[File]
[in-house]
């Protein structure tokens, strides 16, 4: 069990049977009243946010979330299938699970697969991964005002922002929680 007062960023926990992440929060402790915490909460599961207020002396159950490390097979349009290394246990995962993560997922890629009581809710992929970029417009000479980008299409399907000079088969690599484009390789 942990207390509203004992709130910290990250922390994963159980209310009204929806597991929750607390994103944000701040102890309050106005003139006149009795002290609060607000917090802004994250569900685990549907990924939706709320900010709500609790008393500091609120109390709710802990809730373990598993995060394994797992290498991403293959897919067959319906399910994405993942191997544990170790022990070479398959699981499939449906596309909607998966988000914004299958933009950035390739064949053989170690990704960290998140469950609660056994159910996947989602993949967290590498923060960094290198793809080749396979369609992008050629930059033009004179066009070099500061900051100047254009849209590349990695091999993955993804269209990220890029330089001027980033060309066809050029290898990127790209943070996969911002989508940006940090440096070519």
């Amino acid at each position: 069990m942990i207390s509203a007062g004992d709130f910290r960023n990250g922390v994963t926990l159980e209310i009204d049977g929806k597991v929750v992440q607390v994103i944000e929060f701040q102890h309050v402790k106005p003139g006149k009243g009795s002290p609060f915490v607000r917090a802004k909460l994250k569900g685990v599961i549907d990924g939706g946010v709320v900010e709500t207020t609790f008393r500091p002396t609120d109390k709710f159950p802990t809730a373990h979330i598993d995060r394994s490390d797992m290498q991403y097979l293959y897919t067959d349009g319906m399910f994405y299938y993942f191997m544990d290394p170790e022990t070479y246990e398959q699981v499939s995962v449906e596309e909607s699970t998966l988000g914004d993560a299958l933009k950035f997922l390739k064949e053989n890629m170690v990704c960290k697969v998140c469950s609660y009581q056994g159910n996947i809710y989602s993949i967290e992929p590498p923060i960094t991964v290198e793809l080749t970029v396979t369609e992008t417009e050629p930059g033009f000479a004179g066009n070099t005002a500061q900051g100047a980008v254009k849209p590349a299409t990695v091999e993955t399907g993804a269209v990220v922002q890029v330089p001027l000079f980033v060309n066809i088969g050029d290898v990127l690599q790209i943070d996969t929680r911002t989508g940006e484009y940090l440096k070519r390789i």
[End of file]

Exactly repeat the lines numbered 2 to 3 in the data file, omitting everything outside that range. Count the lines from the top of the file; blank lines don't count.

């Protein structure tokens, strides 16, 4: 069990049977009243946010979330299938699970697969991964005002922002929680 007062960023926990992440929060402790915490909460599961207020002396159950490390097979349009290394246990995962993560997922890629009581809710992929970029417009000479980008299409399907000079088969690599484009390789 942990207390509203004992709130910290990250922390994963159980209310009204929806597991929750607390994103944000701040102890309050106005003139006149009795002290609060607000917090802004994250569900685990549907990924939706709320900010709500609790008393500091609120109390709710802990809730373990598993995060394994797992290498991403293959897919067959319906399910994405993942191997544990170790022990070479398959699981499939449906596309909607998966988000914004299958933009950035390739064949053989170690990704960290998140469950609660056994159910996947989602993949967290590498923060960094290198793809080749396979369609992008050629930059033009004179066009070099500061900051100047254009849209590349990695091999993955993804269209990220890029330089001027980033060309066809050029290898990127790209943070996969911002989508940006940090440096070519």
């Amino acid at each position: 069990m942990i207390s509203a007062g004992d709130f910290r960023n990250g922390v994963t926990l159980e209310i009204d049977g929806k597991v929750v992440q607390v994103i944000e929060f701040q102890h309050v402790k106005p003139g006149k009243g009795s002290p609060f915490v607000r917090a802004k909460l994250k569900g685990v599961i549907d990924g939706g946010v709320v900010e709500t207020t609790f008393r500091p002396t609120d109390k709710f159950p802990t809730a373990h979330i598993d995060r394994s490390d797992m290498q991403y097979l293959y897919t067959d349009g319906m399910f994405y299938y993942f191997m544990d290394p170790e022990t070479y246990e398959q699981v499939s995962v449906e596309e909607s699970t998966l988000g914004d993560a299958l933009k950035f997922l390739k064949e053989n890629m170690v990704c960290k697969v998140c469950s609660y009581q056994g159910n996947i809710y989602s993949i967290e992929p590498p923060i960094t991964v290198e793809l080749t970029v396979t369609e992008t417009e050629p930059g033009f000479a004179g066009n070099t005002a500061q900051g100047a980008v254009k849209p590349a299409t990695v091999e993955t399907g993804a269209v990220v922002q890029v330089p001027l000079f980033v060309n066809i088969g050029d290898v990127l690599q790209i943070d996969t929680r911002t989508g940006e484009y940090l440096k070519r390789i």